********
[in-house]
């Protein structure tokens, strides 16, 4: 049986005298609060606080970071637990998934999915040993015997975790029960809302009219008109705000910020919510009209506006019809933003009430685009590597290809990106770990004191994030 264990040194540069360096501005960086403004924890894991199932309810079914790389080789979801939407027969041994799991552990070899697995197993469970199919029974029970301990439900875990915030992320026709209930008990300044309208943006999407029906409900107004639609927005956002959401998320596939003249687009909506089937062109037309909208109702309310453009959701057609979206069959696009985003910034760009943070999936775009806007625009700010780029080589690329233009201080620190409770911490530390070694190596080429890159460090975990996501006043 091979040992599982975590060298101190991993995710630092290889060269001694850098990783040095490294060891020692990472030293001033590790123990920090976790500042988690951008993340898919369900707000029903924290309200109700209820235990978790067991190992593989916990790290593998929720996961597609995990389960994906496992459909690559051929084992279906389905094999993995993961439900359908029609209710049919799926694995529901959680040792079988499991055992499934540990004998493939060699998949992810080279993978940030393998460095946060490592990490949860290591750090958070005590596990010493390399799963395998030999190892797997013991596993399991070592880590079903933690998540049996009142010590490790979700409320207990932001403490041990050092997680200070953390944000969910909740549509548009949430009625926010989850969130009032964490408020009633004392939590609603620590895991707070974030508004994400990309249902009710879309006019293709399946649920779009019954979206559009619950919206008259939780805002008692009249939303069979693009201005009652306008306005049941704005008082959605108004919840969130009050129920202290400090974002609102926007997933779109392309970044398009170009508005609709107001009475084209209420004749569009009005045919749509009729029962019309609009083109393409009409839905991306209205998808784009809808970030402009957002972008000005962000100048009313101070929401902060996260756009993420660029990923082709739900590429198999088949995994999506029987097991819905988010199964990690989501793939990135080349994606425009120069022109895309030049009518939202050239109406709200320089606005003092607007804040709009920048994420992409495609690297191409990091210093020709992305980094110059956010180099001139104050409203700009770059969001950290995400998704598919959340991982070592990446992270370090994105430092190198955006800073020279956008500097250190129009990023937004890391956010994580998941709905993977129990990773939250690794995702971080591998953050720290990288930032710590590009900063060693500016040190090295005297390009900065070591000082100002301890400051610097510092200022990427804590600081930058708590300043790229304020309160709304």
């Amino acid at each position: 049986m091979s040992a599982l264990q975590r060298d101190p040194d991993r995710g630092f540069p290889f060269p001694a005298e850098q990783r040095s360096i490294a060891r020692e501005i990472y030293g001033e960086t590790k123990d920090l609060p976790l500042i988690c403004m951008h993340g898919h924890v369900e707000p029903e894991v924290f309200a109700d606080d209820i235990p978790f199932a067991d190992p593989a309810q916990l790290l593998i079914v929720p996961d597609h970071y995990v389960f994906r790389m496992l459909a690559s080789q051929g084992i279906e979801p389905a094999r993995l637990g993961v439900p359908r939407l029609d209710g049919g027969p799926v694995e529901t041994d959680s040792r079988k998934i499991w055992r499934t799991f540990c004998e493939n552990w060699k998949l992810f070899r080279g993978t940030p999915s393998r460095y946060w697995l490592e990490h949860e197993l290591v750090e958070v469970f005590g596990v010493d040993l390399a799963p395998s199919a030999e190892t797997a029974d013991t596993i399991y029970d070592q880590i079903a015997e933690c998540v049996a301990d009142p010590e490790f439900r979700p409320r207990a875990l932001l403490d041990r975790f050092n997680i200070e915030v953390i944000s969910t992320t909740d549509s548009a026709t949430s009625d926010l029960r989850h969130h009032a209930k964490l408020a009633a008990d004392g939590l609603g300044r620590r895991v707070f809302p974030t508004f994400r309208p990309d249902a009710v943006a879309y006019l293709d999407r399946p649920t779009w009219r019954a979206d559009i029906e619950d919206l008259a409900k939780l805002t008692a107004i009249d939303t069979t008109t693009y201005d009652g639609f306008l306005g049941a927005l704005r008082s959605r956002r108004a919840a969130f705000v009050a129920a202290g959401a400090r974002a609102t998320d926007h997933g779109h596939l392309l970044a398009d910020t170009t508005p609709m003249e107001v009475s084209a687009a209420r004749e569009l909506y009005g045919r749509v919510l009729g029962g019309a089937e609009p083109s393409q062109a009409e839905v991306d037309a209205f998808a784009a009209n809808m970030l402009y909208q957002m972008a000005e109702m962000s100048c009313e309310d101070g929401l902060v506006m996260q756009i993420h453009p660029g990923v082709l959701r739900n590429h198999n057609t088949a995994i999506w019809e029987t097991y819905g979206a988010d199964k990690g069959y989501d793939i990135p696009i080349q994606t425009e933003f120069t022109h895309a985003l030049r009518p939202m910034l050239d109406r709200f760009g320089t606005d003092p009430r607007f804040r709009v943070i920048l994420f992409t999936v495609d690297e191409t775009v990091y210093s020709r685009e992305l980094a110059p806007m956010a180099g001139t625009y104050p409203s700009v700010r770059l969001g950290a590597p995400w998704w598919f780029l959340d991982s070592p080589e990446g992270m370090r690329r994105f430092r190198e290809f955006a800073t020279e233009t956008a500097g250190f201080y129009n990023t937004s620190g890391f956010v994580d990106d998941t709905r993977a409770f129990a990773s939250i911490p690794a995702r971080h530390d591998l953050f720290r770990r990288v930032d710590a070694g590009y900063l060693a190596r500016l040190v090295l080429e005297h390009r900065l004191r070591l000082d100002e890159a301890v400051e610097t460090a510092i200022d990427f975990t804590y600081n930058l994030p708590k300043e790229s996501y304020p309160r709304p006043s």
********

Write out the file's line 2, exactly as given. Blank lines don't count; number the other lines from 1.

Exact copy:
């Protein structure tokens, strides 16, 4: 049986005298609060606080970071637990998934999915040993015997975790029960809302009219008109705000910020919510009209506006019809933003009430685009590597290809990106770990004191994030 264990040194540069360096501005960086403004924890894991199932309810079914790389080789979801939407027969041994799991552990070899697995197993469970199919029974029970301990439900875990915030992320026709209930008990300044309208943006999407029906409900107004639609927005956002959401998320596939003249687009909506089937062109037309909208109702309310453009959701057609979206069959696009985003910034760009943070999936775009806007625009700010780029080589690329233009201080620190409770911490530390070694190596080429890159460090975990996501006043 091979040992599982975590060298101190991993995710630092290889060269001694850098990783040095490294060891020692990472030293001033590790123990920090976790500042988690951008993340898919369900707000029903924290309200109700209820235990978790067991190992593989916990790290593998929720996961597609995990389960994906496992459909690559051929084992279906389905094999993995993961439900359908029609209710049919799926694995529901959680040792079988499991055992499934540990004998493939060699998949992810080279993978940030393998460095946060490592990490949860290591750090958070005590596990010493390399799963395998030999190892797997013991596993399991070592880590079903933690998540049996009142010590490790979700409320207990932001403490041990050092997680200070953390944000969910909740549509548009949430009625926010989850969130009032964490408020009633004392939590609603620590895991707070974030508004994400990309249902009710879309006019293709399946649920779009019954979206559009619950919206008259939780805002008692009249939303069979693009201005009652306008306005049941704005008082959605108004919840969130009050129920202290400090974002609102926007997933779109392309970044398009170009508005609709107001009475084209209420004749569009009005045919749509009729029962019309609009083109393409009409839905991306209205998808784009809808970030402009957002972008000005962000100048009313101070929401902060996260756009993420660029990923082709739900590429198999088949995994999506029987097991819905988010199964990690989501793939990135080349994606425009120069022109895309030049009518939202050239109406709200320089606005003092607007804040709009920048994420992409495609690297191409990091210093020709992305980094110059956010180099001139104050409203700009770059969001950290995400998704598919959340991982070592990446992270370090994105430092190198955006800073020279956008500097250190129009990023937004890391956010994580998941709905993977129990990773939250690794995702971080591998953050720290990288930032710590590009900063060693500016040190090295005297390009900065070591000082100002301890400051610097510092200022990427804590600081930058708590300043790229304020309160709304």